Focal Loss is different from the above mentioned solutions. As can be seen from the graph
Compare FL with CE, using Focal Loss with γ>1 reduces the loss for “well-classified examples” or examples when the model predicts the right thing with probability > 0.5 whereas, it increases loss for “hard-to-classify examples” when the model predicts with probability < 0.5. Therefore, it turns the models attention towards the rare class in case of class imbalance.
The Focal Loss is mathematically defined as:
Scary? It’s rather quite intuitive - read on :)
Alpha and Gamma?
So, what the hell are these
gamma in Focal Loss? Also, we will now represent
Here is my understanding from fig-3:
γcontrols the shape of the curve. The higher the value of
γ, the lower the loss for well-classified examples, so we could turn the attention of the model more towards ‘hard-to-classify examples. Having higher
γextends the range in which an example receives low loss.
γ=0, this equation is equivalent to Cross Entropy Loss. How? Well, for the mathematically inclined, Cross Entropy Loss is defined as:
After some refactoring and defining
pt as below:
eq-2, our Cross Entropy Loss therefore, becomes:
eq-1 becomes equivalent to
eq-4 that is Focal Loss becomes equivalent to Cross Entropy Loss. Here is an excellent blogpost that explains Cross Entropy Loss.
Ok, great! So now we know what
γ does, but, what does
Another way, apart from Focal Loss, to deal with class imbalance is to introduce weights. Give high weights to the rare class and small weights to the dominating or common class. These weights are referred to as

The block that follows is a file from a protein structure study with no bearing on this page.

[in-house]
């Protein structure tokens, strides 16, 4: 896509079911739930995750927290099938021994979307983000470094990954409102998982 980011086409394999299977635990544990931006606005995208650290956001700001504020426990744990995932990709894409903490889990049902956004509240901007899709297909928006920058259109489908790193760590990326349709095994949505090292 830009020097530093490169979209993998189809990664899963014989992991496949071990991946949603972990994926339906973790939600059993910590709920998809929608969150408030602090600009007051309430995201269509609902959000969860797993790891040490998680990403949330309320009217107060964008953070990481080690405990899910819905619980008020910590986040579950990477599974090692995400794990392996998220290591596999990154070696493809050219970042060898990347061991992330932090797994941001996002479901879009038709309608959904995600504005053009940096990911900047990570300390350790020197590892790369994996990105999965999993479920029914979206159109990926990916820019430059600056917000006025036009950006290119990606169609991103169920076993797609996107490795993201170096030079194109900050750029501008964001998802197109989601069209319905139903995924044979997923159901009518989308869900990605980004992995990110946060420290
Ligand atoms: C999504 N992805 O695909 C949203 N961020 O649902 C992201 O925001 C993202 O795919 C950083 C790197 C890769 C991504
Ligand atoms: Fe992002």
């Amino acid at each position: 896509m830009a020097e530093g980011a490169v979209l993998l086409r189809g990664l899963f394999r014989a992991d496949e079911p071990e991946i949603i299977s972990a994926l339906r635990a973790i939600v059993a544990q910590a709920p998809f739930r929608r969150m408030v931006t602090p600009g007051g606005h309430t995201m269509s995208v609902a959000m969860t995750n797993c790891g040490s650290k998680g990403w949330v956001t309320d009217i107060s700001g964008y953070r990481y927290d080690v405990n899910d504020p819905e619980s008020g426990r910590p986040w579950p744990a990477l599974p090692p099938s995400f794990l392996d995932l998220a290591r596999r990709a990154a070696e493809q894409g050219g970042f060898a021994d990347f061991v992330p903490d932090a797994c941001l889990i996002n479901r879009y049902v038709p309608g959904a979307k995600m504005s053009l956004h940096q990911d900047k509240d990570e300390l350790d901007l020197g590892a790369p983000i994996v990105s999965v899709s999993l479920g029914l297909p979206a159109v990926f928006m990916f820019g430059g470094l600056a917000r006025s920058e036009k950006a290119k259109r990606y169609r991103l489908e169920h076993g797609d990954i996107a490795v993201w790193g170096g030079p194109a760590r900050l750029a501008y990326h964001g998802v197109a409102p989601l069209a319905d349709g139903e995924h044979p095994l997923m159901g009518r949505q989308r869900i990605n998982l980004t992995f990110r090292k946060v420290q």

Adding these weights does help with class imbalance however, the focal loss paper reports:
The large class imbalance encountered during training of dense detectors overwhelms the cross entropy loss. Easily classified negatives comprise the majority of the loss and dominate the gradient. While α balances the importance of positive/negative examples, it does not differentiate between easy/hard examples.
What the authors are trying to explain is this:
Even when we add α, while it does add different weights to different classes, thereby balancing the importance of positive/negative examples - just doing this in most cases is not enough. What we also want to do is to reduce the loss of easily-classified examples because otherwise these easily-classified examples would dominate our training.
So, how does Focal Loss deal with this? It adds a multiplicative factor to Cross Entropy loss and this multiplicative factor is
(1 − pt)**γ where
pt as you remember is the probability of the ground truth label.
From the paper for Focal Loss:
We propose to add a modulating factor (1 − pt)**γ to the cross entropy loss, with tunable focusing parameter γ ≥ 0.
Really? Is that all that the authors have done? That is to add
(1 − pt)**γ to Cross Entropy Loss? Yes!! Remember
How to implement this in code?
While TensorFlow provides this loss function here, this is not inherently supported by PyTorch so we have to write a custom loss function.
Here is the implementation of Focal Loss in PyTorch:
class WeightedFocalLoss(nn.Module): "Non weighted version of Focal Loss" def __init__(self, alpha=.25, gamma=2): super(WeightedFocalLoss, self).__init__() self.alpha = torch.tensor([alpha, 1-alpha]).cuda() self.gamma = gamma def forward(self, inputs, targets): BCE_loss = F.binary_cross_entropy_with_logits(inputs, targets, reduction='none') targets = targets.type(torch.long) at = self.alpha.gather(0, targets.data.view(-1)) pt = torch.exp(-BCE_loss) F_loss = at*(1-pt)**self.gamma * BCE_loss return F_loss.mean()
If you’ve understood the meaning of
gamma then this implementation should also make sense. Because, similar to the paper it is simply adding a factor of
at*(1-pt)**self.gamma to the
BCE_loss or Binary Cross Entropy Loss.
Please feel free to let me know via twitter if you did end up trying Focal Loss after reading this and whether you did see an improvement in your results! Thanks for reading!